Note that you need ripe bananas - the riper your bananas, the sweeter and nicer the pancakes!
I've served them with a sprinkling of cinnamon and a drizzle of maple syrup.
Banana and egg pancakes
Serves 3 to 4
4 smallish bananas
(coconut) oil, for frying
Peel the bananas, place into a medium-sized bowl and squash with your fork. Add the eggs, whisk with your fork until combined.
Heat some (coconut) oil on a frying pan over medium low heat. Drop small amounts of batter (about 2-3 Tbsp) onto the pan and fry until golden brown on both sides, flipping half-ways.
More of those pancakes:
Liina @ Da Vahtra Residence (recipe in Estonian)
Triin @ Mõtted ja maitsed (recipe in Estonian)
Jenni @ Liemessä Ruokablogi (recipe in Finnish)
Marika @ Viljavapa keittiö (recipe in Finnish)
Panda @ Piece of Panda (recipe in Finnish)
Jenni @ Pikkuisen pippuria (recipe in Finnish)
Emmi @ Emmin ja Terhin treeniblogi (recipe in Finnish)
Tine @ FITinspiration (recipe in Danish)
Lauryn @ The Skinny Confidential (recipe in English)
Eugenie @ Eugenie Kitchen (recipe in English)
Adam @ Lifehacker (recipe in English)
Saturday, January 18, 2014
I originally blogged about these baked cheese crackers back in early December 2007. Back then I was teaching at the university during day-time and working as an intern at a restaurant in the evenings. Didn't have much time - or need - to cook at home, so these delicious and exceptionally easy cheese crisps were perfect as a late-night nibble.
Now, more than 6 years and 3 kids later, I still make these every now and then. Cheese is an ingredient I always have lurking in the fridge, as it's pretty versatile - and I love cheese. So whenever I bake something in the oven, I bake a batch of these as well. These are also suitable if you're on a low-carb and/or gluten-free diet. And if you go to sauna on Saturday evenings, like many Estonians do, then these go beautifully with beer.
You can use any semi-hard cheese on hand. I tend to use Eesti juust aka 'Estonian cheese' - a cheese similar to the Danish Havarti cheese which is available pretty much everywhere in the world. Cheddar and Parmesan would work as well, so really, use whatever you have in your fridge.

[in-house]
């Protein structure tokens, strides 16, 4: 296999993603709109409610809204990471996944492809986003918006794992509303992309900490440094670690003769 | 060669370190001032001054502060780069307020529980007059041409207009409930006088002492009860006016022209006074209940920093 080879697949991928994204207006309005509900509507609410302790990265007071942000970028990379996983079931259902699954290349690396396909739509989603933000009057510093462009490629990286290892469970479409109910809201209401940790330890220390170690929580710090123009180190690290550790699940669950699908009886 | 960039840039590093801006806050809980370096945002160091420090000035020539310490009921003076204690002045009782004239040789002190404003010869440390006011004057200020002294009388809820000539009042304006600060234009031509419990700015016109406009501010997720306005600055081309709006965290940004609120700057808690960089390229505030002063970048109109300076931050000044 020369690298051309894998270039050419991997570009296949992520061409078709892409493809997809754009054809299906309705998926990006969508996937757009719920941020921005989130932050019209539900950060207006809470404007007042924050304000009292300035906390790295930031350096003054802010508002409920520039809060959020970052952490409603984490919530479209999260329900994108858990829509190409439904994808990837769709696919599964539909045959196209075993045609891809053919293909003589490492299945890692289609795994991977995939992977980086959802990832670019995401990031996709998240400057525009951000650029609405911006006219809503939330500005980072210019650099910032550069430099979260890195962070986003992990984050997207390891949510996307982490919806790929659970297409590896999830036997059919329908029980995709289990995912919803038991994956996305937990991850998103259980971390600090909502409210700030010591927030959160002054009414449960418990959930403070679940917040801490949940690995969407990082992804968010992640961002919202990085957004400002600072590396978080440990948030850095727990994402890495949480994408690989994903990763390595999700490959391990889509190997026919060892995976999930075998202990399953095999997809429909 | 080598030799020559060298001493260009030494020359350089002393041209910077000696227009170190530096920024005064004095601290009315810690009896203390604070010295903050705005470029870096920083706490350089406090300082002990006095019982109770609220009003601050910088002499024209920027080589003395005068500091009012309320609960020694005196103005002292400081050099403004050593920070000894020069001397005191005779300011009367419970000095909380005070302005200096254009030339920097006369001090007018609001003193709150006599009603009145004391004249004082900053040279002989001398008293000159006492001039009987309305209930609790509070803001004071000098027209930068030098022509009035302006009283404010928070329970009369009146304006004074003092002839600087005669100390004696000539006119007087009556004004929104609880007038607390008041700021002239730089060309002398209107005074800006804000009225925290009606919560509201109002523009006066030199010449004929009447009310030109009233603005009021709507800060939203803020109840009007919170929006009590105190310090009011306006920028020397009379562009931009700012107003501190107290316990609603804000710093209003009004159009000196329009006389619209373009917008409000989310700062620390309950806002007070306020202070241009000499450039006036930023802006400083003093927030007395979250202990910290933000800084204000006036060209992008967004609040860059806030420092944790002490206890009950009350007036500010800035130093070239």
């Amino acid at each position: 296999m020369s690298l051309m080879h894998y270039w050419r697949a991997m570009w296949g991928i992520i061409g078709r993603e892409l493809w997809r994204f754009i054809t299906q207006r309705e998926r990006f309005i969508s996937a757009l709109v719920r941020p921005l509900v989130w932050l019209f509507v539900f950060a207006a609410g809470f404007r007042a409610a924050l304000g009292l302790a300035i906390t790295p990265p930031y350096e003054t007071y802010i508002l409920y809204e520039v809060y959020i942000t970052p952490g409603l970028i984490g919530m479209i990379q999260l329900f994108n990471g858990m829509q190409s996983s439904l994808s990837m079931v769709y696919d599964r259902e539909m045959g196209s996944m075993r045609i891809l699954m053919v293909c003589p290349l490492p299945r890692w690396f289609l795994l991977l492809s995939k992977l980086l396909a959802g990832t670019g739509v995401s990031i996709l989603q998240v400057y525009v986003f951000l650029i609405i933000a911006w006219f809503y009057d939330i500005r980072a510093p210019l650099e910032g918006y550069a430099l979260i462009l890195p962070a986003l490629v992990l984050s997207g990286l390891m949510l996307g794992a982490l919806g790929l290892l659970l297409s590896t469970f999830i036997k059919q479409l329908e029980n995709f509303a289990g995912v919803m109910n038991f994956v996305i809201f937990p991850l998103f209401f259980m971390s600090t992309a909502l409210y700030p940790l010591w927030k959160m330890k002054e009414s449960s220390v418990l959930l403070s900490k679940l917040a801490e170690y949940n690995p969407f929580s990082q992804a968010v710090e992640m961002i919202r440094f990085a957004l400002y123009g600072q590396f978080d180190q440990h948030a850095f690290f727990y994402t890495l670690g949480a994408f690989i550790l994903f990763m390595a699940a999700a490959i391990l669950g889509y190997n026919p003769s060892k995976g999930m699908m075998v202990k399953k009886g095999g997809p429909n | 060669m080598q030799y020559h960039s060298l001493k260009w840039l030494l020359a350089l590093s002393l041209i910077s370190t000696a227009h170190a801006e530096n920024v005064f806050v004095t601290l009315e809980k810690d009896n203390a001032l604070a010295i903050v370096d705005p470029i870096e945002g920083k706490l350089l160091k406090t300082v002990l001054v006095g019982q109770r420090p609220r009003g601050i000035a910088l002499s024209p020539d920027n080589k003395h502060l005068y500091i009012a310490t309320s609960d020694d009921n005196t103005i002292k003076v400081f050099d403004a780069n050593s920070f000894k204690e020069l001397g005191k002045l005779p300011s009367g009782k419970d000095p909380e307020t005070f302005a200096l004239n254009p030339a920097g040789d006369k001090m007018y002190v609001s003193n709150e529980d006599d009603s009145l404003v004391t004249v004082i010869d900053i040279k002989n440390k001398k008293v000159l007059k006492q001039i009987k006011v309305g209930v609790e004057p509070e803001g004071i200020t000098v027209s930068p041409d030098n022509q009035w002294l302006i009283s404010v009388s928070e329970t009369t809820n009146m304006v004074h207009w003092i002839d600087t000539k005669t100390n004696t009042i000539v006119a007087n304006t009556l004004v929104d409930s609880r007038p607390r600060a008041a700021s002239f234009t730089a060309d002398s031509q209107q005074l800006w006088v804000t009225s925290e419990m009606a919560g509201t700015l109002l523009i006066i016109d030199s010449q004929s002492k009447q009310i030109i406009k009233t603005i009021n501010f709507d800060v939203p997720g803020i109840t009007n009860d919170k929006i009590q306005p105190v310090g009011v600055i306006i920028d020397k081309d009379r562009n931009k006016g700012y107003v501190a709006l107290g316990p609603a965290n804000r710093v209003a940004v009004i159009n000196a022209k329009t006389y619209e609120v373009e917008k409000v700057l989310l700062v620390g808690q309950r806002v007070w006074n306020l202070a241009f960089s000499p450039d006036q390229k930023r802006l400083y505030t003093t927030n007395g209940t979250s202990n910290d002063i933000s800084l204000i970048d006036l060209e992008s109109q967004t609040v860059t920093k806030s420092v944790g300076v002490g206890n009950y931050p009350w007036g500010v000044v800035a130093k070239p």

Easy Baked Cheese Crisps
coarsely grated cheese
caraway seeds (optional, but nice!)
Take small heaps of grated cheese and place them on a baking sheet covered with parchment paper. Leave about 5 cm/2 inches between cookies, as they spread during baking.
Sprinkle some caraway seeds on each 'crisp', if you wish. I really love the taste of caraway seeds and find the flavour mingles wonderfully with cheese, but you could use cumin seeds or paprika powder or chilli flakes or anything else you like.
Place in the middle of pre-heated 180 C/350 F oven and bake for 5-7 minutes, until the cheese has melted and turned slightly golden on the edges. Remove the baking sheet from the oven (overbaked cheese is nasty and bitter, so be careful not to bake the crisps/cookies for too long!) and leave to cool.
The cheese crisps harden slightly when cooling.
Serve as an accompaniment to a glass of hõõgvein/mulled wine/glühwein/glögg, or even regular wine or beer.
Wednesday, January 08, 2014
Photo by Juta Kübarsepp for the January 2014 issue of Kodu ja Aed magazine (I made the drink and modelled for the photo :))
Do you love mulled wine or glögg or vin chaud or Glühwein? I do. However, once Christmas is behind us, I don't fancy red wine based mulled drinks - they simply feel too, well, Christmassy. However, this mulled apple drink is perfect for winter, and a great alternative to your regular mulled wine. And should you plan a winter walk and a small picnic, you can make a batch and put into your favourite thermos bottle!